About this book
Finalist, Vancouver Book Award
Billeh Nickerson is one of Canada's showiest poets; colourful, witty, and wise, with undertones of sexy. By turns outlandish and poignant, Artificial Cherry heralds the return of Billeh's cheeky/sweet sensibilities. From Elvis Presley and glass eyes to phantom lovers and hockey haiku, you're never quite sure where Billeh will take you, but the outcomes are worth the ride.
Nickerson is busy in these poems with transformations of his own. From the gossipy accounts of poetry readings across Canada to the simple, piercing grief of 'Red Mailboxes,' a compressed meditation on loss, Nickerson is fusing a mix of pop culture, personal vision and scenes from memory into shapely and oddly compelling poems. 'Petrified,' which captures a moment in a hotel room as two old friends reflect on life, love, loss and time, is one of the most artfully crafted and moving of the poems in this book, while the title work, 'Artificial Cherry,' meditates on the nature of art and artifice, and on the unpleasantly compelling power of the popular culture the author mines for his material. Vancouver Sun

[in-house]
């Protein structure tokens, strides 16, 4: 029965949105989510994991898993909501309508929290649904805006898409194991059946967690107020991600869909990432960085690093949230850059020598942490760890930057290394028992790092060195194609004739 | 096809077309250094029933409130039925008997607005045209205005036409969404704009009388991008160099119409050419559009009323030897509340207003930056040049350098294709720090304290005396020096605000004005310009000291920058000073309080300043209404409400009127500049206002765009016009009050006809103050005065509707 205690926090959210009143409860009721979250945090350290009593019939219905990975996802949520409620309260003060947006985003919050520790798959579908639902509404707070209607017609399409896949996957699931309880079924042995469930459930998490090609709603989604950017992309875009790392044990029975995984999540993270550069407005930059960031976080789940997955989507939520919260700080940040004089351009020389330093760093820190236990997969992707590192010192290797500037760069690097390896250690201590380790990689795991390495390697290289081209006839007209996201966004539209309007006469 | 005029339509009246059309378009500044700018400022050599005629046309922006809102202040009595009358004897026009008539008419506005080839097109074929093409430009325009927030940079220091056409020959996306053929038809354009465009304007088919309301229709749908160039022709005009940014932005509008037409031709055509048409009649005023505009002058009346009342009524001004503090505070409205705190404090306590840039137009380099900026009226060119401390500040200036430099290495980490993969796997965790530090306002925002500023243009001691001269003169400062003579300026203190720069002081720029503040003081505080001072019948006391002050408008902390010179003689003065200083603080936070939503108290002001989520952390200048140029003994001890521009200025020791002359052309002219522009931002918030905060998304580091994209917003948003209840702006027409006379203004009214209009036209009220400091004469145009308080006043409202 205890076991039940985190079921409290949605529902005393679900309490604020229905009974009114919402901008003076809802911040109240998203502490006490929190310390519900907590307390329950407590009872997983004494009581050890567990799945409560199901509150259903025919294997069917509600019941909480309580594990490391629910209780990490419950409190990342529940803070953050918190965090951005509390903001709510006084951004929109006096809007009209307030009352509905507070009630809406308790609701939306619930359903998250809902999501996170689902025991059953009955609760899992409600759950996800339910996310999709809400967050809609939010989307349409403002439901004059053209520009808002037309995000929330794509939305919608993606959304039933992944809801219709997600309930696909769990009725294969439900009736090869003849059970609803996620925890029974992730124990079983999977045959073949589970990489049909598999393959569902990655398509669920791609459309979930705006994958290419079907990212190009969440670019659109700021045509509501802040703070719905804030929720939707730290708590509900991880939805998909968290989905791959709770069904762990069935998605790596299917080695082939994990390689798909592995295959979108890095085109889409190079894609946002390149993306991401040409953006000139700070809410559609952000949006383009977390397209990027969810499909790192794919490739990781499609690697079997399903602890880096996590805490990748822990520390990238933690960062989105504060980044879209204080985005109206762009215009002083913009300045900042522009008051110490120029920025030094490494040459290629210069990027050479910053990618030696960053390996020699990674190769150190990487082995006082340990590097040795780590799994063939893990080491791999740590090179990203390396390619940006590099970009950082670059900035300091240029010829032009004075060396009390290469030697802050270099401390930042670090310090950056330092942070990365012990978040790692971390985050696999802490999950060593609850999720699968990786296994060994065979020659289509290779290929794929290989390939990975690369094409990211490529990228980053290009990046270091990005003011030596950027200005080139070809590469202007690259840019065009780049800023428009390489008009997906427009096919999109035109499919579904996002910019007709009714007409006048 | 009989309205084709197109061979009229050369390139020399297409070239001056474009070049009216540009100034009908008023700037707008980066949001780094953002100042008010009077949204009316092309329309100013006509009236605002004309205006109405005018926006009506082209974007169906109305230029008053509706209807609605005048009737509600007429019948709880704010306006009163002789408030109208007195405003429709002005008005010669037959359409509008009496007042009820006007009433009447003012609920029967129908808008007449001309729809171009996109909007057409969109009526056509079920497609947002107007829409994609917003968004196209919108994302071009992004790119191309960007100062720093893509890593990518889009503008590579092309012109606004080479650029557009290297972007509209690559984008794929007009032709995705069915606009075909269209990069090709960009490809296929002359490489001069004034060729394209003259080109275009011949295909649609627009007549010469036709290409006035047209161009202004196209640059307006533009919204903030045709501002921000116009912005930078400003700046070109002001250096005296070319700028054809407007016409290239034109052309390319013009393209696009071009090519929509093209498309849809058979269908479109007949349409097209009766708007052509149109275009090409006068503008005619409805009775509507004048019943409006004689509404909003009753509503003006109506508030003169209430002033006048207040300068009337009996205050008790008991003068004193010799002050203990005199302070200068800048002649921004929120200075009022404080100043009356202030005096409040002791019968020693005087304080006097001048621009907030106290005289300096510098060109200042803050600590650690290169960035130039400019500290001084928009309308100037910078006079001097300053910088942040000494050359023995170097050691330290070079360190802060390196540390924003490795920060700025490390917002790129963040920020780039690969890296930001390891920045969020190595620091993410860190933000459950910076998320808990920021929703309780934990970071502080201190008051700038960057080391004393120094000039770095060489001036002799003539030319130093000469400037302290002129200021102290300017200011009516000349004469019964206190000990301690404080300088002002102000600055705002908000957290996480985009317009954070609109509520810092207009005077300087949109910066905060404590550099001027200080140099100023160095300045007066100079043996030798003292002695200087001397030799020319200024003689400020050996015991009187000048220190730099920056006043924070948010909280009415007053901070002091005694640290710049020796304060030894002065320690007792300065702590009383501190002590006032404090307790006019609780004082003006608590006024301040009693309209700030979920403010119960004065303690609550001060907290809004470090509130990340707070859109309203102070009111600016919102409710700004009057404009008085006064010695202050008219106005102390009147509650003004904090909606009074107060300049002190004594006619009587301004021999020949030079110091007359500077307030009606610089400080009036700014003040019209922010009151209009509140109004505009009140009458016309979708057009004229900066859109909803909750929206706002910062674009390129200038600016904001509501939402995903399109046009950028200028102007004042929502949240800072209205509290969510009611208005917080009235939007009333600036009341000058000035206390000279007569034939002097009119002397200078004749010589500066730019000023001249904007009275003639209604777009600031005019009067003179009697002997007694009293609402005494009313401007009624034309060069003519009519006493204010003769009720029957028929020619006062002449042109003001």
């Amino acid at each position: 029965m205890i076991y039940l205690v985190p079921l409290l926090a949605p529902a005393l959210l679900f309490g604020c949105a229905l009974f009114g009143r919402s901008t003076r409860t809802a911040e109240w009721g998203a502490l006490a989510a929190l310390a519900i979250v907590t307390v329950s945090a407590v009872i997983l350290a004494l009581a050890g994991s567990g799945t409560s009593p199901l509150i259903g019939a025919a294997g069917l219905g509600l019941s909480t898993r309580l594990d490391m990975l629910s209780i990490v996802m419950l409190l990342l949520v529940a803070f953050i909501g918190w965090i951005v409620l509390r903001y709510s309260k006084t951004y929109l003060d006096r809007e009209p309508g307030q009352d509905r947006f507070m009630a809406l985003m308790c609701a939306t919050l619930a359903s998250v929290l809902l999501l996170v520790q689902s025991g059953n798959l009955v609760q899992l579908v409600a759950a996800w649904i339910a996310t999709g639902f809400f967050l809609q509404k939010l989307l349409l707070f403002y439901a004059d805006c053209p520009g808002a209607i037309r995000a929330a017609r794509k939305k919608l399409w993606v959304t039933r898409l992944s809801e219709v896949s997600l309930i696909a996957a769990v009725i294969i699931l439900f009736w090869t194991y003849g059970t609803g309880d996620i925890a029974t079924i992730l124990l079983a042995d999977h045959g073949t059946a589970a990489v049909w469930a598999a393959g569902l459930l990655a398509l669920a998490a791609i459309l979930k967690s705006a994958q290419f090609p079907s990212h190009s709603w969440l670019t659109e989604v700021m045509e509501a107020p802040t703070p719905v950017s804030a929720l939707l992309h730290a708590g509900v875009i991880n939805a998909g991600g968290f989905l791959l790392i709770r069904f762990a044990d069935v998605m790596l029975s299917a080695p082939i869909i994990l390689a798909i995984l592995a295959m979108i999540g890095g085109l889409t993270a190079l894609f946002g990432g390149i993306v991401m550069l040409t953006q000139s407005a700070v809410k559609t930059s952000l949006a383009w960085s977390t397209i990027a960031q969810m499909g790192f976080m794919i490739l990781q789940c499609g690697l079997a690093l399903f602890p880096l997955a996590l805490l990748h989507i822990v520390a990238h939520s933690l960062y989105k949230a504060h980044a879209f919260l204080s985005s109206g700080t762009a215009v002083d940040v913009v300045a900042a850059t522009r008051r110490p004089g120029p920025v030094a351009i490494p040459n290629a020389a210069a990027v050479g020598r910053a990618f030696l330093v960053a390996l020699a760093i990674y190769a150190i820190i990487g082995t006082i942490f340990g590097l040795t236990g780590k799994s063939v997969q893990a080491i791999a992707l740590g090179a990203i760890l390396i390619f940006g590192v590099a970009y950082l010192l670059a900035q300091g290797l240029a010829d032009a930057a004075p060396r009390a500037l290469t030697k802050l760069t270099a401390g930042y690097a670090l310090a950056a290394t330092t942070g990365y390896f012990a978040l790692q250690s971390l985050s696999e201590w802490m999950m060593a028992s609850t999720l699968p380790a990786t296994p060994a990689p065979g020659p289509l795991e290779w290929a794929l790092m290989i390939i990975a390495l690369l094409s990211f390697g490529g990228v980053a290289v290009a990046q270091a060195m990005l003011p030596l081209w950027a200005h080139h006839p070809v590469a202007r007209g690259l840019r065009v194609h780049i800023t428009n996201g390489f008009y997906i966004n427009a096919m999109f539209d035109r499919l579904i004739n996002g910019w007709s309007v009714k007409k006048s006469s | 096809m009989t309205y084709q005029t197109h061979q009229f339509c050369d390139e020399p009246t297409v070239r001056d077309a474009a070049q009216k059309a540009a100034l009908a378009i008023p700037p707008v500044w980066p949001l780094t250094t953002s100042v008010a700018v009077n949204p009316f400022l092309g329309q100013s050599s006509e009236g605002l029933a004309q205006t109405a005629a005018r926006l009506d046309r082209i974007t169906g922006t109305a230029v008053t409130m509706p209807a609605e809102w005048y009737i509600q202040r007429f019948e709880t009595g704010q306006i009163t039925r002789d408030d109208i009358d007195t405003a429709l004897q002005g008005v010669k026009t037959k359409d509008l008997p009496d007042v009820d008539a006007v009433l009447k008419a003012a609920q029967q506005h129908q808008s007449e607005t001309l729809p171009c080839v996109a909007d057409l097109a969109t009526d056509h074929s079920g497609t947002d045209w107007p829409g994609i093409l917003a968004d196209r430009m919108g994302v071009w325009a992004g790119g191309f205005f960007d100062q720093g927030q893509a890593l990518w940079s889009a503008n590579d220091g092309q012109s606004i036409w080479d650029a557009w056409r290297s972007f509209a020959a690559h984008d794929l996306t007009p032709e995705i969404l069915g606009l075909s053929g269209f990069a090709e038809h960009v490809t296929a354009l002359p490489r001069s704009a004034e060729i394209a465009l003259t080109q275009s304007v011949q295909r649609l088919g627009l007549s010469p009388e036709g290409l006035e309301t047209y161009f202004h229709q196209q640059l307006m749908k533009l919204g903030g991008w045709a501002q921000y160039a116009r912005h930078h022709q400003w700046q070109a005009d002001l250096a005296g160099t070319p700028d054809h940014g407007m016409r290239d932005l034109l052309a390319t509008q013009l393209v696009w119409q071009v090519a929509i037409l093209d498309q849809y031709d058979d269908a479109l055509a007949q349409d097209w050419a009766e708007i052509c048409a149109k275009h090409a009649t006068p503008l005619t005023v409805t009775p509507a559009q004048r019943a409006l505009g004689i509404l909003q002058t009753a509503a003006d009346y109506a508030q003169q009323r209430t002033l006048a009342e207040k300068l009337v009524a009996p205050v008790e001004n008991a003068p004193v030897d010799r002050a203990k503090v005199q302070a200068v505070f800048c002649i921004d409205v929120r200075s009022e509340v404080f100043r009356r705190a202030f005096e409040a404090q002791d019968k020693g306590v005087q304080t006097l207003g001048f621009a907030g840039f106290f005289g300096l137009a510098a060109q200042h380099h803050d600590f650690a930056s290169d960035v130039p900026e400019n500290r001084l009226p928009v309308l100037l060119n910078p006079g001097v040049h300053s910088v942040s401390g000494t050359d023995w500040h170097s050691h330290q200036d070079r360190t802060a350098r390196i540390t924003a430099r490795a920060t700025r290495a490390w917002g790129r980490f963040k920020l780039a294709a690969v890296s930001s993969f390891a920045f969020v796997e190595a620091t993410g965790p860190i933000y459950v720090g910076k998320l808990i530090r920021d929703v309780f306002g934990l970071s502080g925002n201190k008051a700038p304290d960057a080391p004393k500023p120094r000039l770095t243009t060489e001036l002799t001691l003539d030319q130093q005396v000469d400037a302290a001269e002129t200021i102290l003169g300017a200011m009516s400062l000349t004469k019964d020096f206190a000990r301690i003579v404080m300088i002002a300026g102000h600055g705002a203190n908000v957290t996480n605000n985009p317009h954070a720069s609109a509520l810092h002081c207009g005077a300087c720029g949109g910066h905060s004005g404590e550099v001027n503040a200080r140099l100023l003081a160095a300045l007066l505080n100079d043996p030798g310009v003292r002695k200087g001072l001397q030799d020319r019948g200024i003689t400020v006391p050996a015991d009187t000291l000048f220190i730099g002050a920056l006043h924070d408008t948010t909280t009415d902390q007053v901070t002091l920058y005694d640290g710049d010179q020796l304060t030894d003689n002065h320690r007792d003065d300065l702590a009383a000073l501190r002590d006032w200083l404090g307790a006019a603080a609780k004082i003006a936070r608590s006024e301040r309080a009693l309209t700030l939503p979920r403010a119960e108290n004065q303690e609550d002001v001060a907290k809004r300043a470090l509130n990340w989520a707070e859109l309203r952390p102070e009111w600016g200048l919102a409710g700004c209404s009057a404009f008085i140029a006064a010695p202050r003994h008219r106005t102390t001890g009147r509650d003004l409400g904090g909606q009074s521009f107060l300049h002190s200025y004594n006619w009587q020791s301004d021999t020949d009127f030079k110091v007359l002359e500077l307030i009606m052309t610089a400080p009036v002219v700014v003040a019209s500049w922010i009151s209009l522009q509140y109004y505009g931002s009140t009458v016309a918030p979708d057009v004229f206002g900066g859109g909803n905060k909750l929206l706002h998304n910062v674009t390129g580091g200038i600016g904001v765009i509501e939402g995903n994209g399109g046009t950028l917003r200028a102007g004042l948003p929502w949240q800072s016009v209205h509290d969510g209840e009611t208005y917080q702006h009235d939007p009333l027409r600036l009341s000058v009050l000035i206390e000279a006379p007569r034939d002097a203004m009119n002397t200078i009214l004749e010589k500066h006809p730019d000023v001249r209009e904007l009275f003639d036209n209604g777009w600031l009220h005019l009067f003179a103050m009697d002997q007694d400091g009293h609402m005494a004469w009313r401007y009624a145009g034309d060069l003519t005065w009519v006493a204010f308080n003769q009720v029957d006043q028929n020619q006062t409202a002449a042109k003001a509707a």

"Irony is my bread and butter," muses the poet in this clever and insightful collection. Nickerson takes on an otherwise unclaimed Canadiana -- one known by writers and queers, and those who look for the absurd and poetic in everyday encounters, or who find it without looking. Publishers Weekly